It is comprehensive, very informative and very well written. It is likely to appeal both to railway modellers who have a specific interest in its subject, and to those of a similar ilk who are just interested in ‘early’ railways, but with no inclination towards actually modelling the era. Transport Historians with an interest in early British, Continental and American railways may also find it of interest, while Social Historians seeking depictions and descriptions of early Nineteenth Century Britain may also find it worthy of their perusal.

Keith Rimmer, NZ Crown Mines

Profusely illustrated throughout, "Early Railways: A Guide for the Modeller" is a unique and extraordinary contribution to railroad modeling information and instructional reference collections, making it an ideal and unreservedly recommended addition to personal, professional, and community library collections.

Midwest Book Review

Really interesting and informative, just the job if you are a bit bored up with Sprinters, Class 66s, Panniers, the latest Hornby Terrier (is it as good as the Rails one, yawn) etc etc. Here is a whole different world of railways you might model, illustrated with good source material including drawings and some lovely examples of early model railways that folk have built, including the fascinating work of Mike Sharman. There is s ome coverage given to North American prototypes and the authors are well known as proprietors of "Parliamentary Trains" who manufacture model kits for the earlier eras of railways.

Titfield Thunderbolt Bookshop Web Page

This book covers railways 1830 to 1880, and is aimed at modellers, although this reviewer, who has no particular interest in railway modelling, found great interest and pleasure in its pages.

The book is a quality, 120 pages hardback, which is nice to handle. It is profusely illustrated with photographs, drawings, plans, and paintings of full size and model railway infrastructure, locomotives, carriages, wagons and layouts, and a list of sources of supply for modellers... A most handsome book, which I will add to my library with pleasure.

John's Machines

Beautiful & inspiring book on a fascinating under-explored era for model railway enthusiasts.

A very handsome A4 hardback, of approx 120 pages, filled with great pictures in both colour and black and white. Authors Peter Chatham and Stephen Weston, themselves manufacturers of high end trains etc, have produced a book to inspire and inform railway modellers with the earlier period, pre-1880, of steam. One minor gripe is that the book assumes a knowledge of the subject I don't as yet have, and there's no glossary, so it's a bit opaque in places for an interested layman like me.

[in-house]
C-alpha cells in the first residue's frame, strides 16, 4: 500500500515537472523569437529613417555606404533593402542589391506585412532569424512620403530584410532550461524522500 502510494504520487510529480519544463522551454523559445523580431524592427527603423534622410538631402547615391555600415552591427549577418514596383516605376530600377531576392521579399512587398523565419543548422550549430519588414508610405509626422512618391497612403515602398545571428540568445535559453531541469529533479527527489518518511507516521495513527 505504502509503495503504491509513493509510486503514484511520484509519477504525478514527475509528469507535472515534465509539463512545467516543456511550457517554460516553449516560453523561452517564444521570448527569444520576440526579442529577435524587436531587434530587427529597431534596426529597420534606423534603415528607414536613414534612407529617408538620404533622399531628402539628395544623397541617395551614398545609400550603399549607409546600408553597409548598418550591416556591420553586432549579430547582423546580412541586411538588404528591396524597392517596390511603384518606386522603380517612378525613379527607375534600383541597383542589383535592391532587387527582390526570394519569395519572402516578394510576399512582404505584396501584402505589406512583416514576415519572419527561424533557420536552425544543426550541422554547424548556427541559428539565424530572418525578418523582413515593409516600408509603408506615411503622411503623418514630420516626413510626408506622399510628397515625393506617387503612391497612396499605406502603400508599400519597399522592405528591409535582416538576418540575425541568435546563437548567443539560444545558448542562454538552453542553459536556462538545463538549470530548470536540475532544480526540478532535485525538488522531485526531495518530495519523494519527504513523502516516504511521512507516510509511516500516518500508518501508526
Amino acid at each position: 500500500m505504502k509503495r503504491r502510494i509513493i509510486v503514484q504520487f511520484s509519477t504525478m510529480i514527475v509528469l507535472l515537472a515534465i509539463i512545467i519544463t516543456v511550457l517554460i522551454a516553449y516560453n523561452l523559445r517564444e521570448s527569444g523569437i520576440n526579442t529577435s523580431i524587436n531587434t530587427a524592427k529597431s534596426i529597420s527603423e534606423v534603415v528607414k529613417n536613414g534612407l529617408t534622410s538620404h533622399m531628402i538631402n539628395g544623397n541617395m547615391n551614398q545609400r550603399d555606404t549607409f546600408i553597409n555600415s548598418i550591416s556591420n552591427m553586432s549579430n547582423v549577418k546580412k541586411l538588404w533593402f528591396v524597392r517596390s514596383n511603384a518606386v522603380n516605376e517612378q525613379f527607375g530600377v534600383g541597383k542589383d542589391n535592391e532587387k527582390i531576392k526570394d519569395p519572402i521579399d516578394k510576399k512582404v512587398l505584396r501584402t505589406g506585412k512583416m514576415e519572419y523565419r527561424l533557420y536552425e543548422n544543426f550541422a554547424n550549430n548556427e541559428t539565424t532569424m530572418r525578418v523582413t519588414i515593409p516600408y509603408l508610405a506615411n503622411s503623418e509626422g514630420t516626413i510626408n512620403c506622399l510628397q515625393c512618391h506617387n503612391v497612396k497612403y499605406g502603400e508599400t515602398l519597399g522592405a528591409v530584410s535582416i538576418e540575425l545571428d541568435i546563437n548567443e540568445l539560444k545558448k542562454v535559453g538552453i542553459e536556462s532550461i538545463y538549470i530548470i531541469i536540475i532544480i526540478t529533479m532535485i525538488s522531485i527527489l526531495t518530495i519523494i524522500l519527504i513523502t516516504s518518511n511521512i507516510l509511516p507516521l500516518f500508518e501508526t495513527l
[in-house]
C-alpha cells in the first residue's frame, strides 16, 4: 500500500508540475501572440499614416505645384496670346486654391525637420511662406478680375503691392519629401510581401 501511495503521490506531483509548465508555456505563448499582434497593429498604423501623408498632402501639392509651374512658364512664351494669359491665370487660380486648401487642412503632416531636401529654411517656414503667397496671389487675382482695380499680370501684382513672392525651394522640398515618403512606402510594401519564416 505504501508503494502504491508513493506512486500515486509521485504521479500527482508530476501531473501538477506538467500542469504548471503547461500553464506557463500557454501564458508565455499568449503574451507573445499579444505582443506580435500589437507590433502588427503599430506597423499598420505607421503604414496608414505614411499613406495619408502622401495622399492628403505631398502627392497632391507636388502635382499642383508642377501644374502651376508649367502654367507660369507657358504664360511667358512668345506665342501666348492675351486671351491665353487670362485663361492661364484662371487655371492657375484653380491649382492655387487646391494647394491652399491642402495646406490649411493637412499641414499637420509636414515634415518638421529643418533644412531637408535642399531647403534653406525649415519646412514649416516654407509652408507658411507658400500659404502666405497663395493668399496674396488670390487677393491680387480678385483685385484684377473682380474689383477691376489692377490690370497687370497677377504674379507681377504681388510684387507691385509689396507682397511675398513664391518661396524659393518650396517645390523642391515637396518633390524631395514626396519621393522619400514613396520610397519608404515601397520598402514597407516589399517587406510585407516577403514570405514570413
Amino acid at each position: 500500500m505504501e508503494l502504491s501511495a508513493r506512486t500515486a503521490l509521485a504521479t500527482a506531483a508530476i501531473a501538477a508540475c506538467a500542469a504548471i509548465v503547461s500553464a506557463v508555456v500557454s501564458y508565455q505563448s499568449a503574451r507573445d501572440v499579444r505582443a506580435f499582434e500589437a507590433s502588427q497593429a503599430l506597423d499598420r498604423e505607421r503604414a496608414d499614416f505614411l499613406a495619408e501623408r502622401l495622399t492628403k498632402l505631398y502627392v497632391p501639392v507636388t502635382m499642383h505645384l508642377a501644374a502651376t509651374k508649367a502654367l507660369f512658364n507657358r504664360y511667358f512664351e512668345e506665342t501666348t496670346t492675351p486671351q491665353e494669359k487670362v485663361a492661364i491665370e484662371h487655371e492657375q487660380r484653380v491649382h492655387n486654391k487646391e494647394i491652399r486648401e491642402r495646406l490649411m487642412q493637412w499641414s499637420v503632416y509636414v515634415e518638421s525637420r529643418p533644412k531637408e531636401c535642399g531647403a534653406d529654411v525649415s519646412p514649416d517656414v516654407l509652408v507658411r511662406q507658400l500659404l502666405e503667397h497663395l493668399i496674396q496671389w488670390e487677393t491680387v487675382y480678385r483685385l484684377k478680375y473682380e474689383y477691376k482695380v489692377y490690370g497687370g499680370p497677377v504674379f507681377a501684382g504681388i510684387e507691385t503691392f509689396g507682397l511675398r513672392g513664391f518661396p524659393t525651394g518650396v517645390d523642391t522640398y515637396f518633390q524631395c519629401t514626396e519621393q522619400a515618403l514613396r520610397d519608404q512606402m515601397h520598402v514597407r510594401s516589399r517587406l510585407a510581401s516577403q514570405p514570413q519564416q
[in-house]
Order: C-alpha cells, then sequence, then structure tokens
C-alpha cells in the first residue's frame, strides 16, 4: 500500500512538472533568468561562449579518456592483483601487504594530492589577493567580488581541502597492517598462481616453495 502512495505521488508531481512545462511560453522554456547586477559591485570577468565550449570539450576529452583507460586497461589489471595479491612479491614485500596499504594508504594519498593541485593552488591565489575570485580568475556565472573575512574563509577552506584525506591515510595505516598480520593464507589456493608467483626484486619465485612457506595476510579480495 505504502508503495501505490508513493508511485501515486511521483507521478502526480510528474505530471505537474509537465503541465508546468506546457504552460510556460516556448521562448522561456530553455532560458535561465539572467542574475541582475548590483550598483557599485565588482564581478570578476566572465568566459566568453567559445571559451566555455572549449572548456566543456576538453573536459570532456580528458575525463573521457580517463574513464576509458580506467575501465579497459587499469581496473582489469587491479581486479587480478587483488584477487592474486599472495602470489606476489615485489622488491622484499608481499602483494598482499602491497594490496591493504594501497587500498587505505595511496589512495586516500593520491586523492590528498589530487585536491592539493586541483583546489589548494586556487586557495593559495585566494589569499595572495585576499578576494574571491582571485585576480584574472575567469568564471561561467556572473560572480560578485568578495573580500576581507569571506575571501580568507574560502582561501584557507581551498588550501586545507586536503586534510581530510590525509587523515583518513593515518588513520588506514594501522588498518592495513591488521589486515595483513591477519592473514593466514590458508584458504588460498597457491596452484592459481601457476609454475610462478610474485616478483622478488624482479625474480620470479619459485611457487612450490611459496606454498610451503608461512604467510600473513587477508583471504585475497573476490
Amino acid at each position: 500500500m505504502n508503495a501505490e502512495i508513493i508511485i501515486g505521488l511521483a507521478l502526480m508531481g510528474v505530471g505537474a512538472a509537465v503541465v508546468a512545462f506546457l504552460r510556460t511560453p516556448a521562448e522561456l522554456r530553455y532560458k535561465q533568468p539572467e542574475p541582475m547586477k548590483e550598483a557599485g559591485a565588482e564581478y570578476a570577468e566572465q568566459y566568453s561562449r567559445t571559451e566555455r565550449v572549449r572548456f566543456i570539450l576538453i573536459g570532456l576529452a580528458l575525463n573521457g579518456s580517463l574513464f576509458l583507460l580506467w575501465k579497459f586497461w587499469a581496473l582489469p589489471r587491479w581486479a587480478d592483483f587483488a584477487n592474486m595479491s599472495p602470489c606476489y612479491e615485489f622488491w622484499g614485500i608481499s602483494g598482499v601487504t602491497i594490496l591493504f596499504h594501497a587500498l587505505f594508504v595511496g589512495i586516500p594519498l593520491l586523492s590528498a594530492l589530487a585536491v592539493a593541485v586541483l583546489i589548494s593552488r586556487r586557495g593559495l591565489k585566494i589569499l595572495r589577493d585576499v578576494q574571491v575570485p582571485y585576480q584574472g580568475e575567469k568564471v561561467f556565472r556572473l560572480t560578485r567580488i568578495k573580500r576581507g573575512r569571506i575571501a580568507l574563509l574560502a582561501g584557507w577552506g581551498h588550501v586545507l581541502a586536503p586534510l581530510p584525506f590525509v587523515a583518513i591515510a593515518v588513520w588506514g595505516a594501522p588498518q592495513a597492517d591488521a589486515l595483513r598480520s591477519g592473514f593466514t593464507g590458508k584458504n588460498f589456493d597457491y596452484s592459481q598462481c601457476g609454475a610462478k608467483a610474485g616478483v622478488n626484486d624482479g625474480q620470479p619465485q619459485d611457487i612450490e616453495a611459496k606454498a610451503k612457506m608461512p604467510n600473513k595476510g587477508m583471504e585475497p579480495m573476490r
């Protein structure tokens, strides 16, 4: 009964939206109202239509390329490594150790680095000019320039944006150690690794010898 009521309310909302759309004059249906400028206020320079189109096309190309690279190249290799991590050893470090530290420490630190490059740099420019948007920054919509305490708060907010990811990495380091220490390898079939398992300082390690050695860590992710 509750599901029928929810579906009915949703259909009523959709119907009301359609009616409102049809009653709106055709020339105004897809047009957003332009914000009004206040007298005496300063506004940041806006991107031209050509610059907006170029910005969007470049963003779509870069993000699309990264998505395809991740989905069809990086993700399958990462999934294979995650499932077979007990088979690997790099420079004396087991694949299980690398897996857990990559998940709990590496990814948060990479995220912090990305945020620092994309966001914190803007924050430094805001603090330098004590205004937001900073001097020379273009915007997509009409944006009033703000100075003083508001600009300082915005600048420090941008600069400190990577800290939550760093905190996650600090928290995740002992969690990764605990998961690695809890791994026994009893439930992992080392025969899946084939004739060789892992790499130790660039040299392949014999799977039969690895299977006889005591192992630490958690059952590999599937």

After a decent introduction to the subject, there's a chapter on a pioneer of modelling this period, Mike Sharman, followed by chapters whose titles - Infrastructure, Locomotives, Carriages, Wagons, Layouts and Models - tell you what to expect. There's an appendix listing sources of model suppliers, and a bibliography. The chief attraction, however, are the copious and very attractive illustrations, which range from a decent number of crisply* reproduced linear diagrammatic plans, to old prints and photos, and colour images of models and layouts.

I'm primarily a wargame figure collector and miniature model builder focussed on WWII stuff in 1/72. But I do have an interest in model railways, and this is a beautiful, fascinating and inspiring book on an area of train modelling not often covered. Definitely worth having a look if you're interested.

5 out of 5.

Sebastian Palmer (Amazon Review)

About Peter Chatham

After working as a metallurgist, Peter Chatham went into model railways, manufacturing a range of kits, parts and transfers. He was production manager for the London & North Western Railway Society's Journal and contributed many articles. He is now researcher and kit designer for Parliamentary Trains' Ltd.


About Stephen Weston

After working as a geologist, Stephen Weston went on to develop his own company, which specialises in the stabilisation of old shallow mine workings and mineshafts. He joined the London & North Western Railway Society and for three years was the Journal Editor. His interest in the London & Birmingham Railway and 0 Gauge modelling resulted in the formation of Parliamentary Trains Ltd., where Stephen is responsible for kit production and marketing.